In accordance with another embodiment, the present invention is broadly defined by a connector including a head; a shank extending from the head including first and second members having a free end, the first and second members separated by a slot extending from the free end towards the head, the first and second members having a stepped portion bordering the slot, an opening formed in the offset of the first and second members adapted to receiving a cotter pin for removably securing the cotter pin to the shank; and a tapered flange circumscribing an outer surface of each of the first and second members adjacent the free end thereof.
The above description, as well as further objects, features and advantages of the present invention will be more fully understood with reference to the following detailed description of a connector, when taken in conjunction with the accompanying drawings, wherein:
FIG. 1 is a perspective view of a connector constructed in accordance with one embodiment of the present invention to which there is removably attached a cotter pin;
FIG. 2 is a front elevational view of the connector;
FIG. 3 is a front elevational view of the connector in use in accordance with one embodiment of the present invention; and
FIG. 4 is a front elevational view of a connector constructed in accordance with another embodiment of the present invention.
In describing the preferred embodiments of the present invention, specific terminology will be resorted to for the sake of clarity. However, the invention is not intended to be limited to the specific terms so selected, and is to be understood that each specific term includes all technical equivalence which operate in a similar manner to accomplish a similar purpose.
Referring now to the drawings, wherein like reference numerals represent like elements, there is shown in FIGS. 1-3 a connector constructed in accordance with one embodiment of the present invention and designated generally by reference numeral 100. The connector 100 can be constructed from a variety of materials, and preferably, polymer materials such as LexanŽ which is a polycarbonate resin which is glass filled and available from General Electric Company. It is to be understood that other suitable polymers, including fiber filled polymers are suitable for fabricating the connector 100 in accordance with the present invention.
The connector 100 includes a head 102 and a shank 104. The head, in accordance with one embodiment, is dome shaped and has a generally circular profile thereby being constructed in the nature of a cap. It is to be understood that the head 102 can be other shapes, for example, oval, square, polygonal or the like, as well as being of uniform thickness as opposed to the dome shape disclosed. The head 102 is provided with a base surface 106 which is generally flat. The shank 104 extends transversely outward from a central portion of the base surface 106 as best shown in FIG. 1. The shank 104 is preferably constructed as an elongated cylindrical member. However, it is to be understood that the shank 104 may have other shapes, for example, square, polygon, oval and the like. The shank 104 will preferably be formed integral with the head 102 by molding the connector 100 such as by injection molding. The connector 100 may therefore be an integral or one piece unitary connector.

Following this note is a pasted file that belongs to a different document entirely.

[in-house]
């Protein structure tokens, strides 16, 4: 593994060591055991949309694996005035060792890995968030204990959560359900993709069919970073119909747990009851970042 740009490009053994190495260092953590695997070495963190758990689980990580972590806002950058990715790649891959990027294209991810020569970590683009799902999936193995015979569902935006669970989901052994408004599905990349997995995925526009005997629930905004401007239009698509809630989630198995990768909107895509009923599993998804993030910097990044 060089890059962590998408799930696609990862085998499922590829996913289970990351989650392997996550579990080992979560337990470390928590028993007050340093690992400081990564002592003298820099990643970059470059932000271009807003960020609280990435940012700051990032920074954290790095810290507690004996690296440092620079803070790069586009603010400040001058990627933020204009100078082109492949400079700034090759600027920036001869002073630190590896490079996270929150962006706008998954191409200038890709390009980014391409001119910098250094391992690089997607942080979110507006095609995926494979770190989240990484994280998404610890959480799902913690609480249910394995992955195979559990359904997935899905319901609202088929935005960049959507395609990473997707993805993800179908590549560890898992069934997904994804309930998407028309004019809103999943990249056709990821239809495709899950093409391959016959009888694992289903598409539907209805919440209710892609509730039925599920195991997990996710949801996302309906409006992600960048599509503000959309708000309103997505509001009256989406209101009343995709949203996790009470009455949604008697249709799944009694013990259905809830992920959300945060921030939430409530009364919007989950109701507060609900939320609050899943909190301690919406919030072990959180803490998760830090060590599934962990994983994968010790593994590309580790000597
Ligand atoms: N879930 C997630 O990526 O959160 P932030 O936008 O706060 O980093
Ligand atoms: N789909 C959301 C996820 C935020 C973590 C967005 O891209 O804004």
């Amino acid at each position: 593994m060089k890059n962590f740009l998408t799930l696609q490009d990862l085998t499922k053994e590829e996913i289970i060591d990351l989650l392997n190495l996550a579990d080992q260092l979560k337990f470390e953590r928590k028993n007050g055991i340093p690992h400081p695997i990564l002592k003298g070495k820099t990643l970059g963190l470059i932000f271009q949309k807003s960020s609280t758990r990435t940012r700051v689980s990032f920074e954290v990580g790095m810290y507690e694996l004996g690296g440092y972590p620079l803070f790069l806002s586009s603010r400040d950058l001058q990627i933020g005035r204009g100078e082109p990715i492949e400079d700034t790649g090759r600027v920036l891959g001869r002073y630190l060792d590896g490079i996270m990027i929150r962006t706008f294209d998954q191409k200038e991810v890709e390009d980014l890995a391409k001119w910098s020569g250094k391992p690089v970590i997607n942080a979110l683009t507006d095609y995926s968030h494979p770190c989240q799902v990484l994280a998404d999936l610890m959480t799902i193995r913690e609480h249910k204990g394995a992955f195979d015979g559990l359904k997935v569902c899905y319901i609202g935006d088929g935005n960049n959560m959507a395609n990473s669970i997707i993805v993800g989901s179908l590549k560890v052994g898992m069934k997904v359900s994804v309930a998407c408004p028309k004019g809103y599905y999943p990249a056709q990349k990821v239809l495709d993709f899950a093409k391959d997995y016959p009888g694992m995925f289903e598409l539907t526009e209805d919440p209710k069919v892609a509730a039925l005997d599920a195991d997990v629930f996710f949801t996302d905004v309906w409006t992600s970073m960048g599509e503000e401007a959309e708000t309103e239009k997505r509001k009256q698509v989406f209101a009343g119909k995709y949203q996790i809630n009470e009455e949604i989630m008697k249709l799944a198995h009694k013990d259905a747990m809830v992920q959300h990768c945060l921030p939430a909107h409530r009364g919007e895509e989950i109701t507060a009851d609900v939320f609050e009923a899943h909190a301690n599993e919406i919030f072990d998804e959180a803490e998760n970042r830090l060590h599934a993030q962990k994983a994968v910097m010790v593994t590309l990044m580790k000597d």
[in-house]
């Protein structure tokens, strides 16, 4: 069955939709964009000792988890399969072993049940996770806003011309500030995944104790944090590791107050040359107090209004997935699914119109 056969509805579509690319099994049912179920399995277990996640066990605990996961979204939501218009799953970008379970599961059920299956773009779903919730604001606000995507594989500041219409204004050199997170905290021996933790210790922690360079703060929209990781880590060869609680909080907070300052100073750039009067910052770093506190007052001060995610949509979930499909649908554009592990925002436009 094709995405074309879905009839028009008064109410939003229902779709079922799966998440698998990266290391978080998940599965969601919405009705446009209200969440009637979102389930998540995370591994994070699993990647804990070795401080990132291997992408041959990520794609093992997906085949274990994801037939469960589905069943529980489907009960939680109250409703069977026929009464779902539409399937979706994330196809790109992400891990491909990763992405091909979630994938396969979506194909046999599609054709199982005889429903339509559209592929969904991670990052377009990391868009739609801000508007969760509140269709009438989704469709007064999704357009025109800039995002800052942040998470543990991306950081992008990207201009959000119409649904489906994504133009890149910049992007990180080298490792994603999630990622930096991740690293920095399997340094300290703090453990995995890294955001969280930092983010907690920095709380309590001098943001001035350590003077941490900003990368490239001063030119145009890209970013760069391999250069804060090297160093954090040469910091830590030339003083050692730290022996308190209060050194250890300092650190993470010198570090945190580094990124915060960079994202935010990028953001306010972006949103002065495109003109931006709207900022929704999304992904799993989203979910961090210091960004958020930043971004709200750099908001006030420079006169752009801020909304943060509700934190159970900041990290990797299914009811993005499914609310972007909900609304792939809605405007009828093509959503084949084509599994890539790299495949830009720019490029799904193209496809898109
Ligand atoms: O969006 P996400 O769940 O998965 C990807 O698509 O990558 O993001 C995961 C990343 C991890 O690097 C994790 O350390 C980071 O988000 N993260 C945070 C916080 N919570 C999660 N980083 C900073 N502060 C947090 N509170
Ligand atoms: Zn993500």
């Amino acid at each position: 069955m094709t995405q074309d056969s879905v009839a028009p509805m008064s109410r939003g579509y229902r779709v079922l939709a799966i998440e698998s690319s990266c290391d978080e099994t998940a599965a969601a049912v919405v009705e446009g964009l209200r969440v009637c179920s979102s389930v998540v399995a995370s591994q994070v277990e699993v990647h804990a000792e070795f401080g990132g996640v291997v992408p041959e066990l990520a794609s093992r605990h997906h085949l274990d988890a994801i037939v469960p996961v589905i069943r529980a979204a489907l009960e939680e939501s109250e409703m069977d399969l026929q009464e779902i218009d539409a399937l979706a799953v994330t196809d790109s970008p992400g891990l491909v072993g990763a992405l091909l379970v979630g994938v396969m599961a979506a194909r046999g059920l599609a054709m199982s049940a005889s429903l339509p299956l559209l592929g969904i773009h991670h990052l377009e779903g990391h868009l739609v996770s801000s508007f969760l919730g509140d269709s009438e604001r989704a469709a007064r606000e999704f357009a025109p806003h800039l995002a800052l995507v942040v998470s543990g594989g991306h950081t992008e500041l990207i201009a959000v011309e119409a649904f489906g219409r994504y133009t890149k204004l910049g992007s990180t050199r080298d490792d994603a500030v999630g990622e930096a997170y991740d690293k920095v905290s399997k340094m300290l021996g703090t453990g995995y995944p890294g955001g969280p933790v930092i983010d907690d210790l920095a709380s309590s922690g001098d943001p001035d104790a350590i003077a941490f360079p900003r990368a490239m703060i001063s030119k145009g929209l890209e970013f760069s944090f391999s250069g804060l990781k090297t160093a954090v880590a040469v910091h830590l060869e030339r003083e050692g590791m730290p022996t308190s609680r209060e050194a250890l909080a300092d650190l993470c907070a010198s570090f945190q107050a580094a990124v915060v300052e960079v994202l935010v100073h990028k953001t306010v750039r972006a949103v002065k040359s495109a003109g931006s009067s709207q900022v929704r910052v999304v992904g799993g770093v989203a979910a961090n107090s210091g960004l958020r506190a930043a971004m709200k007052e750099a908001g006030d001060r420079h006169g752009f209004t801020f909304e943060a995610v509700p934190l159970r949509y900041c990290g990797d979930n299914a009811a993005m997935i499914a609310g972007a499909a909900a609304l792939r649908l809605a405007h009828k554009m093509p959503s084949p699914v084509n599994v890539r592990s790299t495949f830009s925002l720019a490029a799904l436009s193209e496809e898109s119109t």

The shank 104 includes longitudinally extending first and second members 108, 110 which are longitudinally separated by a slot 112 therebetween as best shown in FIG. 3. The slot 112 is preferably tapered beginning at location 114 and extending to the free end of the first and second members 108, 110. The slot 112 begins at location 114 at a spaced distance from the head 102 whereby the shank 104 is provided with a solid portion generally designated by reference numeral 116. By virtue of the tapered slot 112, each of the first and second members 108, 110 have a tapered profile provided by respective inner surfaces 118, 120. Although it is preferred that the slot 112 be tapered, it is contemplated that the slot may be of uniform cross-section from location 114 to the free end of the first and second members 108, 110.